Scientific Name: Spizella passerina
Common Name: Chipping Sparrow
(Information for this species page was gathered in part by Ms. Carol McKenzie and Ms. Rachel Gruver for their 2009 and 2011 Biology 220W courses at Penn State New Kensington)
The chipping sparrow (Spizella passerina) is one of the most common birds in North America. It is small (five and one half inches long) and slender and distinctively marked with a red-brown cap during the breeding season. It also has a dark eye line, a white eyebrow, brown striped back and wings, and, in mature individuals, a smooth, grayish breast and belly. Females and males are similarly marked, although females are slightly larger and slightly duller in their coloration.
(Image: Dave Menke, retrieved from US Fish and Wildlife Service Digital Library)
Range and Habitat
The chipping sparrow is found throughout North America (Canada, United States, Mexico). In the northern sections of its range it is migratory (northern, summer breeding territories and southern, wintering territories), while in the southern sections of its range it is a year-round resident.
This species is very adaptable to a wide range of habitats and is very tolerant of human activities. Nests can be found in northern pine forests, southern deciduous forests, park-like, open woodlands, shrub thickets, suburban yards, meadow edges, orchards, and even Christmas tree plantations. Nests are typically located two to eight feet off of the ground in trees or shrubs that average eight feet in height. The nest is small (60 to 100 mm in diameter) and fairly fragile. It is made up of loosely woven grasses, plant stalks, and small roots and typically is wedged into surrounding leaves and branches for support. The chipping sparrow is also known to line their nests with horse or dog hair. This behavior generated the old name for the species, the “hair bird.”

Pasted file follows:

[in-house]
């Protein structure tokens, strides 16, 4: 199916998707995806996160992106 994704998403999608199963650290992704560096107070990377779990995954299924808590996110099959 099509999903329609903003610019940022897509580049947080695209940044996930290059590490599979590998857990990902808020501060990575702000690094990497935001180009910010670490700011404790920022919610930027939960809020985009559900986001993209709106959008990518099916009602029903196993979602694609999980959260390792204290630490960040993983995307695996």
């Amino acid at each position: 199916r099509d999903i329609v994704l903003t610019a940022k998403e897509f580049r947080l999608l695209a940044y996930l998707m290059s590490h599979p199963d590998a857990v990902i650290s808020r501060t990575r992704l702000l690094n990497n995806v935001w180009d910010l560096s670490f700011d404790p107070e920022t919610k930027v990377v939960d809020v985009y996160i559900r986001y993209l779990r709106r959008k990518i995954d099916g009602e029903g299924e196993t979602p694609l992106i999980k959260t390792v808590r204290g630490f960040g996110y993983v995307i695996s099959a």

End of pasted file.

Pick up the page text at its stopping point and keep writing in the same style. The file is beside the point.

Chipping sparrows are also very adaptable to available foods. They eat a wide range of grass and weed seeds, seasonally available fruits, spiders, insects, and a variety of other invertebrates. They are frequent visitors to backyard bird feeders and most typically, at my feeders at least, glean fallen seeds from the ground beneath the feeders rather than directly from the feeder perches.
Only the male chipping sparrows make the species distinctive, buzzing song. They have several variations of this song that are used to claim mating territory, to maintain those territories, and to attract mates. Immature males may produce a range of songs at first but then, typically, settle into one chosen variation. Males may, though, upon contact with a new neighboring male, pick up and begin to imitate the new bird’s song.
Mating and Reproduction
Males either return to or reclaim breeding territories in mid-May and then begin to interact with females (who may be arriving on site via migration) one or two weeks later. Courtship is accomplished by a song variation (mentioned above) and then paired flying and food gathering. Copulation occurs either on the ground or in tree branches. The mating pair’s relationship is not thought to be particularly monogamous. There is evidence that both the male and the female seek additional partners. The mated pair selects the nesting site and builds their nest a few days after mating. The female lays two to five eggs in a clutch. Most typically chipping sparrows have a single brood in a season although a second clutch is possible. Eggs are incubated by the female for ten to twelve days. The male feeds the female throughout the incubation. Nestlings will fledge nine to twelve days after hatching. Nestlings are fed by both parents and fledglings may also continue to be fed by the parents for an additional three weeks.
Parasites and Predators
Cowbirds parasitize chipping sparrow nests especially if the nests are located near agricultural areas or in more open habitats. Chipping sparrows, though, frequently abandon nests in which cowbird eggs have been laid. This results in failure of both species’ reproductive efforts. Chipping sparrows are also under considerable predation pressure from crows, blue jays, grackles, snakes, squirrels, and domestic cats. Also, exotic, invasive plants which cause reduced numbers of native plant species on whose array of seeds the chipping sparrow feeds can cause reduced populations of the bird.
Finally, chipping sparrows are under competitive stress with exotic, invasive bird species. English sparrows and house finches both cause reduced chipping sparrow populations especially in urban and suburban environments. Chipping sparrow numbers, though, are still higher today than before European settlement of North America in spite of the fairly recent impacts of exotic plant and animal species.